It is actually mid-century, not 15 years for that, but a seven fold increase over 2010 begs the question of where such reactors might be sited. Tidewaters are out owing to sea level rise and rivers are already under heat stress. So, Lake Anna cools not just twelve new reactors to boost its output, but another dozen to cover for Calvert Cliffs? The lake will be boiling.

+ - Cosmic Mystery Solved by Supersized Supernova Dust->

Submitted by astroengine
astroengine (1577233) writes "How cosmic dust is created has been a mystery for some time. Although the textbooks tell us that the dusty stuff that builds the planets — and, ultimately, the complex chemistry that forms life (we are, after all, made of ‘star stuff’) — comes from supernova explosions, astronomers have been puzzled as to how delicate grains of dust condense from stellar material and how they can possibly survive the violent shock waves of the cataclysmic booms. But now, with the help of a powerful ground-based telescope, astronomers have not only watched one of these supernova ‘dust factories’ in action, they’ve also discovered how the grains can withstand the violent supernova shock. “When the star explodes, the shockwave hits the dense gas cloud like a brick wall,” said lead author Christa Gall, of Aarhus University, Denmark. “It is all in gas form and incredibly hot, but when the eruption hits the ‘wall’ the gas gets compressed and cools down to about 2,000 degrees. At this temperature and density elements can nucleate and form solid particles. We measured dust grains as large as around one micron (a thousandth of a millimeter), which is large for cosmic dust grains. They are so large that they can survive their onward journey out into the galaxy.” The surprising size of the measured dust particles means they can better survive the supernova's shockwave. This research has been published in the journal Nature."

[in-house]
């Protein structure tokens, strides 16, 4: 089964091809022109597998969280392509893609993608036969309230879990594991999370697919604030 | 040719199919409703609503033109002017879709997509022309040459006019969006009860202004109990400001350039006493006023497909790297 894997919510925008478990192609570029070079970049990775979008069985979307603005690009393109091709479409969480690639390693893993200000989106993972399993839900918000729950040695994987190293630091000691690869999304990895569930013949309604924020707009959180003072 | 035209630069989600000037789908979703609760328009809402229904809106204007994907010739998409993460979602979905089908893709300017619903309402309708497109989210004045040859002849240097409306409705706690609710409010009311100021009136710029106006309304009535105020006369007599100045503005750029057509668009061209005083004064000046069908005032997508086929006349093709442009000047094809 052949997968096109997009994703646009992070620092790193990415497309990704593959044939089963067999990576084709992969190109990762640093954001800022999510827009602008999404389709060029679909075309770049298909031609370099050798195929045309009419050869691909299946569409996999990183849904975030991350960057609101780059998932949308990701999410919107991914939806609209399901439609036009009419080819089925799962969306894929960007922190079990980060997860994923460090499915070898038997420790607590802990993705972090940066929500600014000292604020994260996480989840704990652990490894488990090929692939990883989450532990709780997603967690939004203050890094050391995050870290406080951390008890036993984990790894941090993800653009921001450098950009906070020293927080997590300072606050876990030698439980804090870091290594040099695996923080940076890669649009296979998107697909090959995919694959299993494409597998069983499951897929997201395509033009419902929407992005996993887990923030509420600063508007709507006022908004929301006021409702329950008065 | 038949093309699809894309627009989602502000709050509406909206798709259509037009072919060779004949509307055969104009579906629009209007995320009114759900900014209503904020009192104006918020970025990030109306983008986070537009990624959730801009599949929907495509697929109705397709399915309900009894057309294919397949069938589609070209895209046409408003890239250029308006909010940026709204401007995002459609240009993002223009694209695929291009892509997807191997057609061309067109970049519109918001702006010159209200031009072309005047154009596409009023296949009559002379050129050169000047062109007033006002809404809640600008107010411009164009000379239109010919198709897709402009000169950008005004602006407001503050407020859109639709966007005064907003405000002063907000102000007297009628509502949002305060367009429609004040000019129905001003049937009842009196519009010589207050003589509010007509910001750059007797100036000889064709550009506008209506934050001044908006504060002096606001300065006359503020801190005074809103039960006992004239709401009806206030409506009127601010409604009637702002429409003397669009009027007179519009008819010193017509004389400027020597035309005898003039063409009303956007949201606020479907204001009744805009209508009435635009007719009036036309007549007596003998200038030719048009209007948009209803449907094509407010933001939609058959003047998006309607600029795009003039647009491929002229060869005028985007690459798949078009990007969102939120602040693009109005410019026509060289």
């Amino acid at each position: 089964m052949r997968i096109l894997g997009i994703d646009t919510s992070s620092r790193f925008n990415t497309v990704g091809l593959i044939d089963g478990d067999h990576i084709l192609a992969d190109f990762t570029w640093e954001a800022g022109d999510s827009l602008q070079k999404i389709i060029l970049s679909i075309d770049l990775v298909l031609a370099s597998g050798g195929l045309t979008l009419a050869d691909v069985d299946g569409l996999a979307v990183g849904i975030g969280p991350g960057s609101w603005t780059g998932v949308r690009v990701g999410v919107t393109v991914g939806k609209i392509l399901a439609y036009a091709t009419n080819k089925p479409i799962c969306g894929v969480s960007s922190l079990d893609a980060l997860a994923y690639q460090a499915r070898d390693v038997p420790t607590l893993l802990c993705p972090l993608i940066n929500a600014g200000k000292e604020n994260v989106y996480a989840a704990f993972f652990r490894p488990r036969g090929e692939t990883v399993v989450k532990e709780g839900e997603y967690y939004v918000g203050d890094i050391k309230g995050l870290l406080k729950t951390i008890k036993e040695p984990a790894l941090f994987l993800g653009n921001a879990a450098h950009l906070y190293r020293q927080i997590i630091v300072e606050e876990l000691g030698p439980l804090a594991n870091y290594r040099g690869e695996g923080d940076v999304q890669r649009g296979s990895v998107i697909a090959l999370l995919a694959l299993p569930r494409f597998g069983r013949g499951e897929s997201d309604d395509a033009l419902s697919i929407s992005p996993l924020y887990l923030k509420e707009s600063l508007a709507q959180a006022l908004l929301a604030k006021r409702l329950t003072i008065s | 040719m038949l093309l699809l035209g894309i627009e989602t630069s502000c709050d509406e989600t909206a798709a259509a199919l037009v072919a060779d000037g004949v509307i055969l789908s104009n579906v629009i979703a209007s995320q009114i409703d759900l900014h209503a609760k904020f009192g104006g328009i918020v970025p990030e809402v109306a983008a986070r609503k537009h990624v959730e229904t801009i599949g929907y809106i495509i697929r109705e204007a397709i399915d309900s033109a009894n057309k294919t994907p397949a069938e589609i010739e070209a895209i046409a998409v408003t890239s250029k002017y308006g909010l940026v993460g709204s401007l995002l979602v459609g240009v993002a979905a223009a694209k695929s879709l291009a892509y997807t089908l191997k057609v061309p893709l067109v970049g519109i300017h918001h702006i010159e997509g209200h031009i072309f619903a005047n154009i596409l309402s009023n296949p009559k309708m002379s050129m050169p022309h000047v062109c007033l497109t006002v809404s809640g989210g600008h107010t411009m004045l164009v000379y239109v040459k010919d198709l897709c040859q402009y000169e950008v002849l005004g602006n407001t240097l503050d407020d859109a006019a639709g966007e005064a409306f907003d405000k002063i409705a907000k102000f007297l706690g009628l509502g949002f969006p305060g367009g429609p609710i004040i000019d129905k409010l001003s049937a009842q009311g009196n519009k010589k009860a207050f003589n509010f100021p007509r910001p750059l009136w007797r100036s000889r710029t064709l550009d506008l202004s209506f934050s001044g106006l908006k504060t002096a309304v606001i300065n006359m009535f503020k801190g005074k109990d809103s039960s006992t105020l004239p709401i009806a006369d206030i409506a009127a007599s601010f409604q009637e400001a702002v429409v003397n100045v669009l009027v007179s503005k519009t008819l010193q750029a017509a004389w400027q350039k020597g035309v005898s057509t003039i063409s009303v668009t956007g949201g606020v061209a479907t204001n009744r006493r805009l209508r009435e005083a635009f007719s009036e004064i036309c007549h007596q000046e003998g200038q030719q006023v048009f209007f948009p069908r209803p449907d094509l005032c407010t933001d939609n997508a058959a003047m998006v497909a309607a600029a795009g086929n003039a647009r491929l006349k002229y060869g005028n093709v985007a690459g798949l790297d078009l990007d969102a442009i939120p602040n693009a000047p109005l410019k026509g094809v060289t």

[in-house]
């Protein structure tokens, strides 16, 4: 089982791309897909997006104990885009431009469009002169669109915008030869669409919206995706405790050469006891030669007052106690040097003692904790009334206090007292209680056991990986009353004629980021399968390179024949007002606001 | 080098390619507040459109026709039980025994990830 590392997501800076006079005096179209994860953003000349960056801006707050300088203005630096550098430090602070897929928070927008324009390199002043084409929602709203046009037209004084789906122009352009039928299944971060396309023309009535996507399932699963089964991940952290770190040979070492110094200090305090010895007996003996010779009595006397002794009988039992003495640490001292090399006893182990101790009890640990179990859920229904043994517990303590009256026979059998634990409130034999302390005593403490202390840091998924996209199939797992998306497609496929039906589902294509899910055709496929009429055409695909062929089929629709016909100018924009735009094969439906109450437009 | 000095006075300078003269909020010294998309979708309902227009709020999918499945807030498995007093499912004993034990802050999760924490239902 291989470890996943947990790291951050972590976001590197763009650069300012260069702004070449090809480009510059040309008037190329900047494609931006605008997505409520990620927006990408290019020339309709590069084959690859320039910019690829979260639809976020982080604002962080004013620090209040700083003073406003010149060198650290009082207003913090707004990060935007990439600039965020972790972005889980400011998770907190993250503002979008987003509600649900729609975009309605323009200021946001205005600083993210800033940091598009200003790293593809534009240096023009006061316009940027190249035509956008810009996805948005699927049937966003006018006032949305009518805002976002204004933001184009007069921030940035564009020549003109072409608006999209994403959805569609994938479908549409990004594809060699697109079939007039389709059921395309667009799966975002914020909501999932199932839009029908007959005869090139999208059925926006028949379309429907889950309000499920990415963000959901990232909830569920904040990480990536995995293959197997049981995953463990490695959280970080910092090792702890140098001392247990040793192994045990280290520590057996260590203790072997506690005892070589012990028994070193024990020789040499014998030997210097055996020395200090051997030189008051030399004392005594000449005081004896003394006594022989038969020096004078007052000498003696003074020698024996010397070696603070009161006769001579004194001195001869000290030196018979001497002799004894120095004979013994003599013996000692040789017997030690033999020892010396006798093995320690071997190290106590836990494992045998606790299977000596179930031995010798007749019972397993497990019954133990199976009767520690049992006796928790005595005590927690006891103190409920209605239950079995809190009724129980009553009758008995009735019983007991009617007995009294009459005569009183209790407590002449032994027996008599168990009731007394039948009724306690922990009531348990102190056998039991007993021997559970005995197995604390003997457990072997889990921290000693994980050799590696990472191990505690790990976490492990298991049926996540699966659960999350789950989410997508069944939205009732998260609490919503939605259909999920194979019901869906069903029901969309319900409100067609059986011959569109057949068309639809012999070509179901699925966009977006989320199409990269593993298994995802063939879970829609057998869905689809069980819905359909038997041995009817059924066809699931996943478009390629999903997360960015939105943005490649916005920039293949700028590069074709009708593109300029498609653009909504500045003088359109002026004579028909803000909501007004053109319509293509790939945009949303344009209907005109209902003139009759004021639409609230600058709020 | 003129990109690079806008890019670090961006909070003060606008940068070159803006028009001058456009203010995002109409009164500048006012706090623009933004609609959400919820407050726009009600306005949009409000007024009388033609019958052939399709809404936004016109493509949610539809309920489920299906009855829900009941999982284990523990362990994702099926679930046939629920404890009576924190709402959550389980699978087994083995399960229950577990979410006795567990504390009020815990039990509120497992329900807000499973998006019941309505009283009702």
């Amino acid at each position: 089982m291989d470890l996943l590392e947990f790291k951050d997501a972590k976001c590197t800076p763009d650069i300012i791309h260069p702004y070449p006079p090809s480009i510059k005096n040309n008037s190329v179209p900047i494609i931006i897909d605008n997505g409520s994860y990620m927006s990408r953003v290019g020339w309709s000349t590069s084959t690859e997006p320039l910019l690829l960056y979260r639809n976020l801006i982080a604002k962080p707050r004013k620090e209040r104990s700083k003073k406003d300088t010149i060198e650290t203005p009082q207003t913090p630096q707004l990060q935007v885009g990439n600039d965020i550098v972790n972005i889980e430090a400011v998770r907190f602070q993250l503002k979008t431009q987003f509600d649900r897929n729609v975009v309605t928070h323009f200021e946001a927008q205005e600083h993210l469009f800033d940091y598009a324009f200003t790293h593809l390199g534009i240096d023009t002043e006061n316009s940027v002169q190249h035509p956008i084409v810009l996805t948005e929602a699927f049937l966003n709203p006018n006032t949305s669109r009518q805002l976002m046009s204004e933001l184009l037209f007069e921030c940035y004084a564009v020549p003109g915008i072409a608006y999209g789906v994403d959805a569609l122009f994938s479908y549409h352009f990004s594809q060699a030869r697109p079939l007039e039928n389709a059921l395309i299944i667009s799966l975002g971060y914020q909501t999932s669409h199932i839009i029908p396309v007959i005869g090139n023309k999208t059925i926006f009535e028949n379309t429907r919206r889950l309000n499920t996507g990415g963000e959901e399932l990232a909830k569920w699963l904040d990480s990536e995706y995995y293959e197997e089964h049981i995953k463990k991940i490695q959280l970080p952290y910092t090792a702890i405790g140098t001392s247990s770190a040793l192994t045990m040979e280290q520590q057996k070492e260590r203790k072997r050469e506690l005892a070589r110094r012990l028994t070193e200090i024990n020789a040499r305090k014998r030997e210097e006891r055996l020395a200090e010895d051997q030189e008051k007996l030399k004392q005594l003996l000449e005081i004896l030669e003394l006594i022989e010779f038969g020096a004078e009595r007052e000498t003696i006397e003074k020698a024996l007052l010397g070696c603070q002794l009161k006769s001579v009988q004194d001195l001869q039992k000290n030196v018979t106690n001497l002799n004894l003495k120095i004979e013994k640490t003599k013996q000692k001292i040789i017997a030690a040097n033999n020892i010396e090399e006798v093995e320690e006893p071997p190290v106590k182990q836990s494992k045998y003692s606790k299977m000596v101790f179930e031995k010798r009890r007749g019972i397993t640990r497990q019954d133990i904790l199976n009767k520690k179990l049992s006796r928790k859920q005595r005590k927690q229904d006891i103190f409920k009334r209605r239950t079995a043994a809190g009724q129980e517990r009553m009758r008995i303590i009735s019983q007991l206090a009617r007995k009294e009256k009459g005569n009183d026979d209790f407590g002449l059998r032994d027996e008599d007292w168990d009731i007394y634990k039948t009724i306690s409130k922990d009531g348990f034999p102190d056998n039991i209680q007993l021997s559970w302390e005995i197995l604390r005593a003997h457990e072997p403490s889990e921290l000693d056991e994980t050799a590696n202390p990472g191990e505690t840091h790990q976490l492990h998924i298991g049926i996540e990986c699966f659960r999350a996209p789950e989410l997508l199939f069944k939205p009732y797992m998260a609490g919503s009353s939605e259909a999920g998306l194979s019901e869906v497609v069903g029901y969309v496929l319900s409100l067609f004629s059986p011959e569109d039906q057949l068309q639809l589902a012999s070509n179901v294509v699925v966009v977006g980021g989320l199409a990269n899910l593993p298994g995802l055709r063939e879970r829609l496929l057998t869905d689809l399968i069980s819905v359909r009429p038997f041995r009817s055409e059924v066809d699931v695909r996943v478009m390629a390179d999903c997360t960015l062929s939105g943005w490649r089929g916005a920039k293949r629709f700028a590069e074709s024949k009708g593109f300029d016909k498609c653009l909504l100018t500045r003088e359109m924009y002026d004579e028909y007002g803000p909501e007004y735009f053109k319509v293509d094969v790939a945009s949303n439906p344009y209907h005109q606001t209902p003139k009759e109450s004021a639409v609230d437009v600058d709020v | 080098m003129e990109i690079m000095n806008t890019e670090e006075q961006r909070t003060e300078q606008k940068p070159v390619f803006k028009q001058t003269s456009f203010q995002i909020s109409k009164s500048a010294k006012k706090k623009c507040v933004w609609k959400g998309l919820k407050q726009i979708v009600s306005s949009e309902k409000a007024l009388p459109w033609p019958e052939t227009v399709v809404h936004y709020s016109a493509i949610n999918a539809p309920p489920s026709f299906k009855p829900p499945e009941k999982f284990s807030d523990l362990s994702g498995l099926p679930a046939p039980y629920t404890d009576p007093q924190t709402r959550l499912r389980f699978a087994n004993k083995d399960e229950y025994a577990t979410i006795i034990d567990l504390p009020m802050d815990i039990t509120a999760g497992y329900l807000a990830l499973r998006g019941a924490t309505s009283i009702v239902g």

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Comment: summary misleading (Score 1) 355

by mdsolar (#47417873) Attached to: Blueprints For Taming the Climate Crisis
A portion was left out of the summary. It is by mid-century that we'd see a big change over it the type of generation, not in 15 years. For the US, a renewable heavy, carbon capture heavy and nuclear heavy scenario were looked at. The energy security heavy scenario developed in "Reinventing Fire" by Amory Lovins was not explored. http://www.rmi.org/electricity

+ - Blueprints for Taming the Climate Crisis->

Submitted by mdsolar
mdsolar (1045926) writes ""Here’s what your future will look like if we are to have a shot at preventing devastating climate change.

Within about 15 years every new car sold in the United States will be electric. In fact, by midcentury more than half of the American economy will run on electricity. Up to 60 percent of power might come from nuclear sources. And coal’s footprint will shrink drastically, perhaps even disappear from the power supply.

This course, created by a team of energy experts, was unveiled on Tuesday in a report for the United Nations that explores the technological paths available for the world’s 15 main economies to both maintain reasonable rates of growth and cut their carbon emissions enough by 2050 to prevent climatic havoc.

It offers a sobering conclusion. We might be able to pull it off. But it will take an overhaul of the way we use energy, and a huge investment in the development and deployment of new energy technologies. Significantly, it calls for an entirely different approach to international diplomacy on the issue of how to combat climate change."

Actual report (Brazil, Germany, and India still to come): http://unsdsn.org/wp-content/u..."